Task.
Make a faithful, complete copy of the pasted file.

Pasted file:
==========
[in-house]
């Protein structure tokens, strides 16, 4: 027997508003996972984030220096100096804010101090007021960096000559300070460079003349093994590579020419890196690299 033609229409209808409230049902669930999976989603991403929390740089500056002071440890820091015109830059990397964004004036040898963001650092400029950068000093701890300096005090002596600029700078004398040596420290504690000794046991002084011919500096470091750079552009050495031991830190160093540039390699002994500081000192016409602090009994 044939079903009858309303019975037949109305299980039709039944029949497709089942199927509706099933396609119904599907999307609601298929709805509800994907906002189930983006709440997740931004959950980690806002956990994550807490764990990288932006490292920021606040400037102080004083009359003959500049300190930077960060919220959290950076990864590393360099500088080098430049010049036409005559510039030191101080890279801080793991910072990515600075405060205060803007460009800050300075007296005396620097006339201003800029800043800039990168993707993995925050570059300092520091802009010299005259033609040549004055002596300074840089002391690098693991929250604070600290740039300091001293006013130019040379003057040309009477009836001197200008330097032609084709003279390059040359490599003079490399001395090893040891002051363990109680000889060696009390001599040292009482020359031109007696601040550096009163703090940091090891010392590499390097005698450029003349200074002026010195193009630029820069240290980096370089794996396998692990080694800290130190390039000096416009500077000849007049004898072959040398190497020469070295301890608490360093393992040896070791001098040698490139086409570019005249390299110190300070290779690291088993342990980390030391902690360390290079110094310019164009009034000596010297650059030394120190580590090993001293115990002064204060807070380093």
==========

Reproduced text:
[in-house]
């Protein structure tokens, strides 16, 4: 027997508003996972984030220096100096804010101090007021960096000559300070460079003349093994590579020419890196690299 033609229409209808409230049902669930999976989603991403929390740089500056002071440890820091015109830059990397964004004036040898963001650092400029950068000093701890300096005090002596600029700078004398040596420290504690000794046991002084011919500096470091750079552009050495031991830190160093540039390699002994500081000192016409602090009994 044939079903009858309303019975037949109305299980039709039944029949497709089942199927509706099933396609119904599907999307609601298929709805509800994907906002189930983006709440997740931004959950980690806002956990994550807490764990990288932006490292920021606040400037102080004083009359003959500049300190930077960060919220959290950076990864590393360099500088080098430049010049036409005559510039030191101080890279801080793991910072990515600075405060205060803007460009800050300075007296005396620097006339201003800029800043800039990168993707993995925050570059300092520091802009010299005259033609040549004055002596300074840089002391690098693991929250604070600290740039300091001293006013130019040379003057040309009477009836001197200008330097032609084709003279390059040359490599003079490399001395090893040891002051363990109680000889060696009390001599040292009482020359031109007696601040550096009163703090940091090891010392590499390097005698450029003349200074002026010195193009630029820069240290980096370089794996396998692990080694800290130190390039000096416009500077000849007049004898072959040398190497020469070295301890608490360093393992040896070791001098040698490139086409570019005249390299110190300070290779690291088993342990980390030391902690360390290079110094310019164009009034000596010297650059030394120190580590090993001293115990002064204060807070380093």